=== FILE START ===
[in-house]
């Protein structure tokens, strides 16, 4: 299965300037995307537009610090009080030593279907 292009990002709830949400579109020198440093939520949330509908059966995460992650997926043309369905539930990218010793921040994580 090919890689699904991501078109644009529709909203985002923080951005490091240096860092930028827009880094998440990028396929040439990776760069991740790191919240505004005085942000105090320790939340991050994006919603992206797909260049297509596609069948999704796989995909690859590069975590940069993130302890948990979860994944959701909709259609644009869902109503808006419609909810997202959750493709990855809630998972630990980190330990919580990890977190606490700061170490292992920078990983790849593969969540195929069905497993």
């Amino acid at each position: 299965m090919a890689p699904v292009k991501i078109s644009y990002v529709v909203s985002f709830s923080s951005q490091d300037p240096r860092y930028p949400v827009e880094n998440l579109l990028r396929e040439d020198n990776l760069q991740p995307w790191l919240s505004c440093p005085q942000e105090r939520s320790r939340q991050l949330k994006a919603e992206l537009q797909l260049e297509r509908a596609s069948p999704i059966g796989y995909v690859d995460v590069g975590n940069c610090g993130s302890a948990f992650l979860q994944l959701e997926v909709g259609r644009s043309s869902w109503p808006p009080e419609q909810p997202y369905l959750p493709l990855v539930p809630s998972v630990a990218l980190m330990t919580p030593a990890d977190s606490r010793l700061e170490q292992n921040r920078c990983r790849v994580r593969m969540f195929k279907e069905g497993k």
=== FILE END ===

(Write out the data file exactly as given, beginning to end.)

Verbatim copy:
[in-house]
């Protein structure tokens, strides 16, 4: 299965300037995307537009610090009080030593279907 292009990002709830949400579109020198440093939520949330509908059966995460992650997926043309369905539930990218010793921040994580 090919890689699904991501078109644009529709909203985002923080951005490091240096860092930028827009880094998440990028396929040439990776760069991740790191919240505004005085942000105090320790939340991050994006919603992206797909260049297509596609069948999704796989995909690859590069975590940069993130302890948990979860994944959701909709259609644009869902109503808006419609909810997202959750493709990855809630998972630990980190330990919580990890977190606490700061170490292992920078990983790849593969969540195929069905497993």
């Amino acid at each position: 299965m090919a890689p699904v292009k991501i078109s644009y990002v529709v909203s985002f709830s923080s951005q490091d300037p240096r860092y930028p949400v827009e880094n998440l579109l990028r396929e040439d020198n990776l760069q991740p995307w790191l919240s505004c440093p005085q942000e105090r939520s320790r939340q991050l949330k994006a919603e992206l537009q797909l260049e297509r509908a596609s069948p999704i059966g796989y995909v690859d995460v590069g975590n940069c610090g993130s302890a948990f992650l979860q994944l959701e997926v909709g259609r644009s043309s869902w109503p808006p009080e419609q909810p997202y369905l959750p493709l990855v539930p809630s998972v630990a990218l980190m330990t919580p030593a990890d977190s606490r010793l700061e170490q292992n921040r920078c990983r790849v994580r593969m969540f195929k279907e069905g497993k």